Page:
Aspire Art Auctions breaks records in latest sale
Highest ever South African price reached for Kentridge drawing and world record for Kumalo sculpture
Aspire Art Auctions’ latest Johannesburg sale on 12 November 2017, blew several auction records out of the water. The sale took place in Aspire’s spectacularly successful new venue in the tranquil surrounds of the Illovo campus of the Gordon Institute of Business Science. The sale attracted huge interest in the varied and superbly compiled range of contemporary, modern and historical work on offer. Aspire’s strategic vision is to grow into an innovative and dynamic South African and international auction house, and the latest sale attracted widespread interest from local and global collectors, curators and buyers.
The top lot by value on the sale was the superb drawing by the world-renowned South African artist William Kentridge, the Drawing from Mine (Soho with coffee plunger and cup) (1991), which sold for R5 456 640. This is a record price for a drawing by Kentridge in South Africa, beating its high estimate of R2 500 000 by more than double. This jewel in the contemporary crown at this auction is taken from one of the original four animated films produced at the time, and first exhibited at the Goodman Gallery in 1992. A fierce bidding war ensued to acquire the piece. The next best lot by value, by one of South Africa’s best known historic artists, sold for R4 092 480, exceeding its high estimate. J.H. Pierneef’s Kommandoboom, op pad na Sibasa (The Commando Tree, on the road to Sibasa) (1930) is an exceptional example of work by this much-loved South African landscape painter, produced right in the middle of his peak creative period, during which he painted the famous Station Panels. Says Aspire Senior Art Specialist and Director Emma Bedford, “It’s really exciting for us that work of this stature is being entrusted to us to sell in the auction market – it’s a testament to our positioning and expertise in a highly competitive field that we can do so well with both of these works – one historical, and one contemporary work.”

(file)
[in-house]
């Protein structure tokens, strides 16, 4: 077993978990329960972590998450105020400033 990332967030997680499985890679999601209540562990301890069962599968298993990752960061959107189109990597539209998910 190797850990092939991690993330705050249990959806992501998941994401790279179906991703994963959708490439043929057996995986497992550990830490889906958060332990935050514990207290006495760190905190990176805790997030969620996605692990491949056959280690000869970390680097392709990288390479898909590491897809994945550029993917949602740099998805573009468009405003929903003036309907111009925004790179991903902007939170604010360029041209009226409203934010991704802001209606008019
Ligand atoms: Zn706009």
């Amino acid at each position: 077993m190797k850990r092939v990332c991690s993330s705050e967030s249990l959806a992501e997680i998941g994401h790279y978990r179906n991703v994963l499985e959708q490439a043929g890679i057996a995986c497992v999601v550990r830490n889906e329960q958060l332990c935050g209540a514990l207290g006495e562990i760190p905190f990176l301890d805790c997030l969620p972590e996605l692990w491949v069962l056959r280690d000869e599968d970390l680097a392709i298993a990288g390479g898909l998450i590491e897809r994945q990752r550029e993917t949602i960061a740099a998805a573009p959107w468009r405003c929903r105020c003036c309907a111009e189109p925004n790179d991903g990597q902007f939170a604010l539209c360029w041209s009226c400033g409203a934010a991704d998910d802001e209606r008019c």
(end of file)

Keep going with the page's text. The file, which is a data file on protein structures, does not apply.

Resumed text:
The successes extended to modern sculpture, with a pair of works by Sydney Kumalo doing brilliantly. His Mythological Rider from 1970 sold for R1 932 560, well over the high estimate of R1 000 000. This represents a significant world record, and an exciting development in the local market for this well-liked sculptor. Another Kumalo work on auction, Praise Singer 1 (1987) was also snapped up for R568 400, which was almost double its high estimate. Aspire’s authoritative presence in the market for Edoardo Villa continued, with a significant price of R1 023 120 fetched for his Reclining figure from the 1960s.
These spectacular successes took their place alongside remarkable sales for other South African work from the mid to late twentieth century.
The Peter Clarke gouache Tesselaarsdal, from 1958, fetched R932 176, the highest ever at auction for one of his gouache works. Other South African artists performed extremely well, with a George Pemba from 1987 fetching R454 720.
The contemporary market is one in which Aspire has consistently led the market, and forms a strategic focus area for the company. The performance in this segment was spectacular on this auction. Two works by European-based Cape Town artist Mustafa Maluka earned their highest ever prices at auction, The smell of fear is thicker than you think (2007) fetched R272 832, and One day it will all make sense (2007) fetched an impressive R318 304. A tapestry by Marion Arnold fetched R96 628, and a work by Pierre Fouche, Peter of the Galatea, (2007), attained a very respectable price of R68 208, over double its high estimate. It is testament to Aspire’s expertise in the contemporary arena that, in his first time at auction, Fouche fetched this serious price in a very competitive bidding war. A stalwart figure of the contemporary market, Robert Hodgins, again did well, his Office Hours (2006) attaining R728 920. A rare work on auction by Willie Bester, renowned anti-apartheid multimedia artist, did very well, fetched over a quarter of a million rand, equalling his best price ever at auction.
Ruarc Peffers, Director, Senior Art Specialist and auctioneer, comments: “We are delighted to be doing so well with this kind of contemporary work, which forms a central strategic focus for our business.” The contemporary field is one in which many living South African artists who sell on Aspire’s auctions gain the benefit of the company’s self-generated and managed Artist’s Resale Rights (ARR) scheme. “Aspire remains committed to pioneering the Artist’s Resale Right in South Africa,” says Peffers, “because we have an abiding commitment to the development of the industry and support of emerging and established artists.”
Consistent with Aspire’s ethos of museum-quality presentation and display, the exhibition of work in the new GIBS venue received unanimously positive responses.
Aspire director Mary-Jane Darroll concludes: “Our brand continues to grow as the success of our sales increases. Our commitment to innovation, quality, knowledge building and market change in the fine art auction field in South Africa is unparalleled.”